Adding to a collection that began five decades ago, the newest Landsat 9 spacecraft has delivered its first images of Earth from space.
The Earth-observing satellite lifted off Sept. 27 aboard the United Launch Alliance Atlas V rocket that blasted off from Vandenberg Space Force Base near Lompoc.
In addition to launching from the Central Coast, the satellite built by Northrop Grumman also sported a solar array crafted at that firm’s Goleta facility.
Landsat 9 was the latest in the series of satellites for the joint program involving NASA and the U.S. Geological Survey, with the first occurring in 1972. All nine Landsat missions headed to space from Vandenberg.
“Landsat 9’s first images capture critical observations about our changing planet and will advance this joint mission of NASA and the U.S. Geological Survey that provides critical data about Earth’s landscapes and coastlines seen from space,” NASA Administrator Bill Nelson said. “This program has the proven power to not only improve lives but also save lives.
“NASA will continue to work with USGS to strengthen and improve accessibility to Landsat data so decision-makers in America — and around the world — better understand the devastation of the climate crisis, manage agricultural practices, preserve precious resources and respond more effectively to natural disasters.”
Images depict various locales around the globe, including Detroit, Michigan, with neighboring Lake St. Clair, a changing Florida coastline and Navajo Nation in Arizona to help monitor crop health and manage irrigation water.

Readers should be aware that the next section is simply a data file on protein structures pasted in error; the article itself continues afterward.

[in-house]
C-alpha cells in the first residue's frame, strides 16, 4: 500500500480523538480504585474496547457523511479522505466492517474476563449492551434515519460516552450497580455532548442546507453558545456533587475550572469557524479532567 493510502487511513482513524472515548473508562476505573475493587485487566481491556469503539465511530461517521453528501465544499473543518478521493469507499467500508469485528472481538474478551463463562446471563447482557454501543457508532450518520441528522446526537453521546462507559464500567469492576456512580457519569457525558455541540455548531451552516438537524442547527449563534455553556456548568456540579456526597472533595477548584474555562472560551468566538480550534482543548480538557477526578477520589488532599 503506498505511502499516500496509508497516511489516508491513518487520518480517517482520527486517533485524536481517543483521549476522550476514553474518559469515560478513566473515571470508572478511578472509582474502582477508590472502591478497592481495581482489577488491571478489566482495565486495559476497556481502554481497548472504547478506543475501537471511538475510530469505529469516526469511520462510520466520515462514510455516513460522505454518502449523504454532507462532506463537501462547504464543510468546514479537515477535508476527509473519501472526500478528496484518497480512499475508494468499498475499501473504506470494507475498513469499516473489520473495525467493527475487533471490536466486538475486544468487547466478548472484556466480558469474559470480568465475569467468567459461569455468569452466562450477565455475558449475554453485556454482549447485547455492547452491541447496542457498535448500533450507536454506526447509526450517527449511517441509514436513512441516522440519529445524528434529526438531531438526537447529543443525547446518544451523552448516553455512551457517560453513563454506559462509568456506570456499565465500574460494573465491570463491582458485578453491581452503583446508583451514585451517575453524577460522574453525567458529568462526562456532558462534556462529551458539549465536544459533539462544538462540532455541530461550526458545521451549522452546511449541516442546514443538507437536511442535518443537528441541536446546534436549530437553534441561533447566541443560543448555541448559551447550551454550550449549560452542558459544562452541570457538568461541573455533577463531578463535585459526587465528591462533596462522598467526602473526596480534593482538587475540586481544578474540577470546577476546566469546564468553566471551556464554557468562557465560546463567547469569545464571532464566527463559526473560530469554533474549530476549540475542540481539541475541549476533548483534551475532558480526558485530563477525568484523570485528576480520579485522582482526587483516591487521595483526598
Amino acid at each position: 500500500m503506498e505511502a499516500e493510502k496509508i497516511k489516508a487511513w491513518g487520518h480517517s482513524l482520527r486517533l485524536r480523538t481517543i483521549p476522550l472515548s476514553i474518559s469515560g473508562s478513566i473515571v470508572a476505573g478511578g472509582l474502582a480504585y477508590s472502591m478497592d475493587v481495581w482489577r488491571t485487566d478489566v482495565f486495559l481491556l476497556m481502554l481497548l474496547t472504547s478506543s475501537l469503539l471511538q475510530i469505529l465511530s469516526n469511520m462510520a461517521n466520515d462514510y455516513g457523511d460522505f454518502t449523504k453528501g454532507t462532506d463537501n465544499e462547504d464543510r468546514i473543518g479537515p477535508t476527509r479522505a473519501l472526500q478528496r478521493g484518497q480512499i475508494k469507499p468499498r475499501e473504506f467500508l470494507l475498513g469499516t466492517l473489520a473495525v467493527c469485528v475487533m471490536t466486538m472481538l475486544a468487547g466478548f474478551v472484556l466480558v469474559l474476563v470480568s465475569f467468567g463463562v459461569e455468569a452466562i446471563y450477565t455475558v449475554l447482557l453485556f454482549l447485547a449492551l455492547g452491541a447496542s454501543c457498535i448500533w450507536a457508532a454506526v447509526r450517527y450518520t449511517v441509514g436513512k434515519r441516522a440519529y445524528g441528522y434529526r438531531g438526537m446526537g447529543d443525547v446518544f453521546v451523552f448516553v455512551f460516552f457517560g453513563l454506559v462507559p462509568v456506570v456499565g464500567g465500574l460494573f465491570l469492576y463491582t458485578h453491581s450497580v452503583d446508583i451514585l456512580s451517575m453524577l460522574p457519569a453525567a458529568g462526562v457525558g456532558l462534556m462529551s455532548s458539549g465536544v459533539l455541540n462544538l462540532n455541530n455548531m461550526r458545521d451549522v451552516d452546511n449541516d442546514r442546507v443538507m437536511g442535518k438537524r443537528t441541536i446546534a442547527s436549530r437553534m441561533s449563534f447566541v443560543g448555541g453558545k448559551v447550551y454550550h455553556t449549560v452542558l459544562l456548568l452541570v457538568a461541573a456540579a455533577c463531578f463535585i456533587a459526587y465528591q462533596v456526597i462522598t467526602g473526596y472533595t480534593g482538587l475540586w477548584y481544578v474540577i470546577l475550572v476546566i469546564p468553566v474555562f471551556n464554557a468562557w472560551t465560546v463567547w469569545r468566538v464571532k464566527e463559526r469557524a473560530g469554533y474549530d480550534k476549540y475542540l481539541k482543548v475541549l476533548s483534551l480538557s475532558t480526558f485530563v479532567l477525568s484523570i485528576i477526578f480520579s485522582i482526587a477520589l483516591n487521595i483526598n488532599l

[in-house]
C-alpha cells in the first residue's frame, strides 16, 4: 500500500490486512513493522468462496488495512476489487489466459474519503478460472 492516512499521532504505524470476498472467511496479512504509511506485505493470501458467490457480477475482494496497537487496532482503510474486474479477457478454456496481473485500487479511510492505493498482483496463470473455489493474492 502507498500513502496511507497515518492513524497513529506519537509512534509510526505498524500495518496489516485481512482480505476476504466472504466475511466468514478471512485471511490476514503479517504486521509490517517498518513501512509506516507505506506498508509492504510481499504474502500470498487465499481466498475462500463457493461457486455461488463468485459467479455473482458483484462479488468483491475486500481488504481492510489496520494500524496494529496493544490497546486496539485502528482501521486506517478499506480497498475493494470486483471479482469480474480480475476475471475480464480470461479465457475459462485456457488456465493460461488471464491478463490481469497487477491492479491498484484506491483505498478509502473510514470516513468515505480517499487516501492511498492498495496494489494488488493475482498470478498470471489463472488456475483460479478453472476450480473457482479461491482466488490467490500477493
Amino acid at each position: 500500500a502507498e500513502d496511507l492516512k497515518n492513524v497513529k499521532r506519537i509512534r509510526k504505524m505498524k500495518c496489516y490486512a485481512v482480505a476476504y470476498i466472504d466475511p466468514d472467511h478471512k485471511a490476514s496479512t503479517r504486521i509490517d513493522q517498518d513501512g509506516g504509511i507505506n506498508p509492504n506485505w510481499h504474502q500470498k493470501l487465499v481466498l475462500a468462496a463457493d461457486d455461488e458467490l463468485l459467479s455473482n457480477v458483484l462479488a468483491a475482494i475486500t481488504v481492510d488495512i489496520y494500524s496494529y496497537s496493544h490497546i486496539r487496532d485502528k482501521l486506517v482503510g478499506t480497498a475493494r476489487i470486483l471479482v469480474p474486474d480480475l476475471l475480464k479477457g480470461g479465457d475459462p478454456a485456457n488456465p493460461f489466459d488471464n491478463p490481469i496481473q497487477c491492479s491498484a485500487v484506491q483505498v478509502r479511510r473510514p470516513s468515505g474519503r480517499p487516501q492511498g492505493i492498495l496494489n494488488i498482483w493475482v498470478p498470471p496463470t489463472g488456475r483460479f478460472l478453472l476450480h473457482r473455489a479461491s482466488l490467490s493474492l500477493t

The new images also provide data about the changing landscapes of the Himalayas in High Mountain Asia and the coastal islands and shorelines of Northern Australia.
“First light is a big milestone for Landsat users. It’s the first chance to really see the kind of quality that Landsat 9 provides. And they look fantastic,” said Jeff Masek, NASA’s Landsat 9 project scientist at Goddard Space Flight Center. “When we have Landsat 9 operating in coordination with Landsat 8, it’s going to be this wealth of data, allowing us to monitor changes to our home planet every eight days.”
Landsat 9 carries two instruments that capture imagery: the Operational Land Imager 2 (OLI-2) and the Thermal Infrared Sensor 2 (TIRS-2) to give users key information about crop health, irrigation use, water quality, wildfire severity, deforestation, glacial retreat, urban growth and more.
The Landsat 9 team is conducting a 100-day checkout period that involves testing the satellite’s systems and calibrating its instruments in preparation for handing the mission over to USGS in January. USGS will operate Landsat 9 along with Landsat 8, and together the two satellites will collect about 1,500 images of Earth’s surface every day, covering the globe every eight days.
Once officials declare Landsat 9 operational, the data will be available to the public, for free, from the USGS website.
The launch of Landsat 9 was one of two high-profile NASA missions from the West Coast this fall, with the second being the Double Asteroid Redirection Test, or DART, to deflect an asteroid off its path.
DART launched Nov. 27 aboard a Space Exploration Technologies Falcon 9 rocket and will rendezvous with the asteroid in late September or early October.